Student protesters clash with police in Dhaka

Student protesters clash with police in Dhaka

Student protesters clash with police in Dhaka

Bangladeshi police fired tear gas at students occupying an intersection in central Dhaka.

The students in Bangladesh are protesting for justice and road safety measures after a bus crushed two of their peers to death and injured several others in Dhaka last Sunday.

In his report to Manila, Ambassador to Dhaka Vicente Vivencio T. Bandillo said the Embassy has yet to receive reports of Filipinos among those injured in the protests.

The crowded capital of 18 million has been paralysed by angry school and college students demanding changes to transport laws following the July 29 deaths, after a privately-operated bus ran over a group of students.

The demonstrating students have stopped thousands of vehicles during the protests, including those of top officials, checking if the cars were registered and the drivers licensed. Transport workers, who went on a virtual shutdown citing security reasons for the past eight days took to the street and clashed with protestors, prompting police to use batons and tear gas canisters.

They also reported that alleged pro-government activists had attacked protesting students.

A protester said students were holding protests peacefully on the road when they were attacked.

Rights group Amnesty International called for Alam's immediate and unconditional release, saying he was held after an interview to Al-Jazeera English on the Dhaka protests.

The U.S. embassy said it was not in a position to comment until the investigation was complete.

Footage of the attack on social media showed him surrounded and beaten by almost a dozen men in the city's Dhanmondi neighbourhood.

They also blocked roads, only letting emergency vehicles through, and the Government has threatened to get tougher if the protests become too disruptive.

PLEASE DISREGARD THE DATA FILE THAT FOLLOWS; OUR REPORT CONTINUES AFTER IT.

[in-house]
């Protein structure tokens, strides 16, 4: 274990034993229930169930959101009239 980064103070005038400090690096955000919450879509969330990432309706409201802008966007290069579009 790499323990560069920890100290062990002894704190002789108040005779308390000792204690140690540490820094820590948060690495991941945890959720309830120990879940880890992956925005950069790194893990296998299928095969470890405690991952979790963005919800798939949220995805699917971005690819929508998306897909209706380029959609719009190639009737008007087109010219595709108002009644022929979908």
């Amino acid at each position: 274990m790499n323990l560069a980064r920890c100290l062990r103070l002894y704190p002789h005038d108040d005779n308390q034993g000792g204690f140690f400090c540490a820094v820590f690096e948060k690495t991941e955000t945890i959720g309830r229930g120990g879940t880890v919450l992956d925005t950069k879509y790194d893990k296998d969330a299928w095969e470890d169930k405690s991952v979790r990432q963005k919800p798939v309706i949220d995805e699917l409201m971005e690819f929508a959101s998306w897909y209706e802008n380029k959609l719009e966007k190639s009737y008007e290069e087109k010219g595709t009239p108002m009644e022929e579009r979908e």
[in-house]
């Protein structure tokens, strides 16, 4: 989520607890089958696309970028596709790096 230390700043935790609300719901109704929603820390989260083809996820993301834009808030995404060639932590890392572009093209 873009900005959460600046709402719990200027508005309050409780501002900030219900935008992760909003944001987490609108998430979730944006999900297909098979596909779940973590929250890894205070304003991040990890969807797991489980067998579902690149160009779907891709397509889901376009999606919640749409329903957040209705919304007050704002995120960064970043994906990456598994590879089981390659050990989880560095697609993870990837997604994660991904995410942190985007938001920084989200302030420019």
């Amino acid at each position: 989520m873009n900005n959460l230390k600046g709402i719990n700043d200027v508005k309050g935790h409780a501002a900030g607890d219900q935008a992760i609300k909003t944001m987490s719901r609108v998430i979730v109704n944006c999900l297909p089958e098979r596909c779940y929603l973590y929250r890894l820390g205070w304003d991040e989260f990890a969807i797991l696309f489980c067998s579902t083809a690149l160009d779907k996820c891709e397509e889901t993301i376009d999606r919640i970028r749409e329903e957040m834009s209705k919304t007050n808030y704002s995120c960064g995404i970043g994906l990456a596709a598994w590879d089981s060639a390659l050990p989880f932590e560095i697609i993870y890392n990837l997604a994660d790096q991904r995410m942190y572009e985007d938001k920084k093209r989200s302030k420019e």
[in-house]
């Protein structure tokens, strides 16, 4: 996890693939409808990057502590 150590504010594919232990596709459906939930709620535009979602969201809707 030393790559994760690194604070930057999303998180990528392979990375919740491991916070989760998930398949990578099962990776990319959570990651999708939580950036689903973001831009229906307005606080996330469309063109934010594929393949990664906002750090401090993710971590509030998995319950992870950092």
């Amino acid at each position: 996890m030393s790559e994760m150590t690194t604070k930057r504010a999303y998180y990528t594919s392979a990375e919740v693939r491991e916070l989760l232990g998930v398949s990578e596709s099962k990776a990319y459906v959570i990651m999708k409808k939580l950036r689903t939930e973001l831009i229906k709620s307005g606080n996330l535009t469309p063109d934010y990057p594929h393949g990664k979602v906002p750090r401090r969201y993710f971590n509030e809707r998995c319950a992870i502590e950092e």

Shipping Minister Shajahan Khan questioned the protesters' fury, saying that in neighboring India, a recent crash killed more than 30 people, "but do they talk about it the way we do?"

With the protest movement nearly entirely driven by young people, its unsurprising that social media has played a key role, in both spreading the initial news about the two killed as well as in organising the demonstrations.

"Yet again, Bangladesh authorities seem determined to take abusive shortcuts to problems, and then denounce those who criticize", Adams said.

The unprecedented numbers on the streets have forced the Awami League government - unable to control the protests in a week - to come to the dialogue table.

Meanwhile, telecommunications companies were ordered to suspend 3G and 4G services for a period of 24 hours on late Saturday.

He said the party office which was close to Jigatala was vandalised by some unidentified youths, dressed in school uniforms, moments before the clashes erupted.

More than 4,000 people die in road accidents each year in Bangladesh, one of the world's highest rates.

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